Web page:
Summary: A Fantastic Discovery - Peters Confession. (PowerPoint slides to accompany this talk are available on request - email: email@example.com)
Reading: Matthew chapter 16 verses 15-23.
• Jesus and his disciples are in the region of Caesurae Philippi.
• Caesarea Philippi lies about twenty-five miles Northeast of the Sea of Galilee.
• This region was outside the domain of Herod Antipas (who was ruler of Galilee),
• And he was outside the domain of the Jewish religious rulers (120 miles from Jerusalem)
This area was very much a safe place for Jesus:
• The population was mainly non-Jewish,
• Therefore he would not be pestered, pressured by people looking for the Messiah.
• In many ways;
• This was the perfect place for Jesus to get alone with his disciples,
• Jesus could not have chosen a more distracting place for his disciples;
• Than Caesarea Philippi.
• This region was strongly identified with a whole host of different religions:
• Ill: It was ‘a Glastonbury’ type situation.
(a). It had been a centre for the old Syrian Baal cult,
• Thompson in his book; “The Land and the book”
• Enumerates no fewer than fourteen such temples in this area.
• The Greek god Pan (the Greek god of nature) had shrines there;
• In fact, this was said to have been his birth place.
• The ancient town actually bore his name “Panias”.
• And to this day it is called “Banias”.
• Herod the Great had built a massive temple made of white marble;
• He built it to honour Augustus Caesar,
• Herod’s son, Philip changed the name of the town.
• He renamed the place Caesarea in honour of the Emperor,
• And he added his own name Philip,
• To distinguish it from the other Caesarea on the coasts of the Mediterranean.
In this great white marble temple:
• A man, the emperor of Rome was worshipped;
• And declared to be god, master of the world.
• It was in the midst of this ‘heartland’ of pagan superstition:
• A who’s who of ancient religion, that Jesus asked an incredible question.
Just picture the setting again:
• Here is a homeless, penniless carpenter from Nazareth,
• With 12 very ordinary common men.
• In the south of his country;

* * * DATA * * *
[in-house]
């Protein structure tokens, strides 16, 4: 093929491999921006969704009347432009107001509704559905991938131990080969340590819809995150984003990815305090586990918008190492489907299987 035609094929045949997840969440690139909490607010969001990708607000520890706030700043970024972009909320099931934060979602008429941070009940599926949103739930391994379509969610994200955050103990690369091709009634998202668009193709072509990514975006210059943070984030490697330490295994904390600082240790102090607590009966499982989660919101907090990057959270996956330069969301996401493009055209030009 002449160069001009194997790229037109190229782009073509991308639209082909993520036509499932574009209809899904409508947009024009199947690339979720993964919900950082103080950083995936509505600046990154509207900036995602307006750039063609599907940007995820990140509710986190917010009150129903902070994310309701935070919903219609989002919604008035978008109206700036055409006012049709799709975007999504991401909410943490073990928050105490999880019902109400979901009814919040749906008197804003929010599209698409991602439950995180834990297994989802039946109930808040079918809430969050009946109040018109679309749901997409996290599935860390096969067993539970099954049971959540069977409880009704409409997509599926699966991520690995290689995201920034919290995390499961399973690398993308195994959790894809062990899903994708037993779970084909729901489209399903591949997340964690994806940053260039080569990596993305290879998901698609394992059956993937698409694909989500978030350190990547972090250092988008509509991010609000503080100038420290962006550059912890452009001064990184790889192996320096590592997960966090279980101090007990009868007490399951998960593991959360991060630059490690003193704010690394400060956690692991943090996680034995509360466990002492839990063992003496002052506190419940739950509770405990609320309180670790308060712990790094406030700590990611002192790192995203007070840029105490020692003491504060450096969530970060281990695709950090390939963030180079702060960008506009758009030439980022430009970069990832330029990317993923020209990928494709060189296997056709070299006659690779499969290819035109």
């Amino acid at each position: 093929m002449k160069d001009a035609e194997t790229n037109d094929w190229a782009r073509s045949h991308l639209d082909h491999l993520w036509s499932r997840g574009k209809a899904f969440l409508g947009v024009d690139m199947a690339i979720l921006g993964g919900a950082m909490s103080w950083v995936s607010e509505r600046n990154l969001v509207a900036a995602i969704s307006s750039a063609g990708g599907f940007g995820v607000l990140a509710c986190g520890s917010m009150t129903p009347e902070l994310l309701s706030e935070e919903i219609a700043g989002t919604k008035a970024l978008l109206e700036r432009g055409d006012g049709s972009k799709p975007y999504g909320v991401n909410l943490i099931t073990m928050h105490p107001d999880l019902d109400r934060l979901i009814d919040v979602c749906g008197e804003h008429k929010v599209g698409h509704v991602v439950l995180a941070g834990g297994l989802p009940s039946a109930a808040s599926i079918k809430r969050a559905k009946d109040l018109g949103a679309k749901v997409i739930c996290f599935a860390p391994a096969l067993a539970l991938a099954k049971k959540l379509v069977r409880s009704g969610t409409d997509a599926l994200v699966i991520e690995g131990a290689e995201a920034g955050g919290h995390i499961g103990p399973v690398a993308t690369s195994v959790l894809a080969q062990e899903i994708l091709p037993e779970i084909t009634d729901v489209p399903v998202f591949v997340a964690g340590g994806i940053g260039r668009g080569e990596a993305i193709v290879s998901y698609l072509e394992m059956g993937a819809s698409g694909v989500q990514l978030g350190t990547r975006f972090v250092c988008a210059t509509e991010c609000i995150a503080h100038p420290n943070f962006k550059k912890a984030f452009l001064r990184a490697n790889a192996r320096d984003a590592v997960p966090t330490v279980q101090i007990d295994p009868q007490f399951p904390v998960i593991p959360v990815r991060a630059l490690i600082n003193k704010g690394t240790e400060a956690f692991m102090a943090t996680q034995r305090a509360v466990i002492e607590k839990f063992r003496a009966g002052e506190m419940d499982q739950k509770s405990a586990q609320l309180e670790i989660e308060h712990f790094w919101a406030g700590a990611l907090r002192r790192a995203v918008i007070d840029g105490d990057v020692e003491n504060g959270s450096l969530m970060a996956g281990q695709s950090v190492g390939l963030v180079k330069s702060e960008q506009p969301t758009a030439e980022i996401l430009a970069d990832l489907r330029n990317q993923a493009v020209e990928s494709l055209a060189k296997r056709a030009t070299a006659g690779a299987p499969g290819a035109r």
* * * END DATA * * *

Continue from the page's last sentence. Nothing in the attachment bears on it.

• The Jewish leaders are planning and plotting to destroy him.
• He stands in an area littered with temples to Syrian gods.
• In a place where ancient Greek gods looked down,
• A place where Caesar worship dominated the landscape and compelled the eye.
• And it is here, of all places,
• This amazing carpenter stands and asks his men a question;
• “Who do they believe him to be?”
• And he asks the question, expecting an answer!
• He is forcing from his disciples a response! Demanding they make a decision!
Jesus has deliberately set himself against the background of world religion:
• This area is their stronghold, their history, their influences, their splendour.
• And Jesus demands to be compared with them, and to get the verdict over them!
(2). A Question (Verse 13b):
“When Jesus came to the region of Caesarea Philippi, he asked his disciples,
“Who do people say the Son of Man is?”
Jesus is in every sense a man on a mission:
• Soon he will be heading south and heading towards the cross,
• The disciples will also play a major part in God’s plan for the world.
• They have no part in the issues of sin and salvation,
• That alone can only be achieved by Jesus Christ.
• But they will play a huge part in proclaiming the message;
• Of salvation through faith in Jesus Christ.
Jesus needs to know whether the disciples have yet grasped who he really is.
• Wisely, to get the disciples willing to talk; he asks them about other people.
• No pressure involved on the disciples, non-threatening question.
(1). Public Opinion
• The disciples have no problem answering that question;
• We are told that there were three popular opinions concerning Jesus:
(A). John raised from the dead.
• John the Baptist was such a powerful and charismatic figure;
• That many people, like Herod, thought Jesus was John raised from the dead.
In comparing Jesus to Elijah, they were saying two things:
• First: Jesus was as great as the greatest prophets.
• Elijah always seemed to be viewed as their most powerful and important prophet.
• They were also saying that Jesus was the forerunner to the Messiah.
• Malachi had prophesied that Elijah would come again (Malachi chapter 4 verse 5),
• And some thought that this prediction was being fulfilled in Christ.
• We know of course that it was fulfilled in John the Baptist;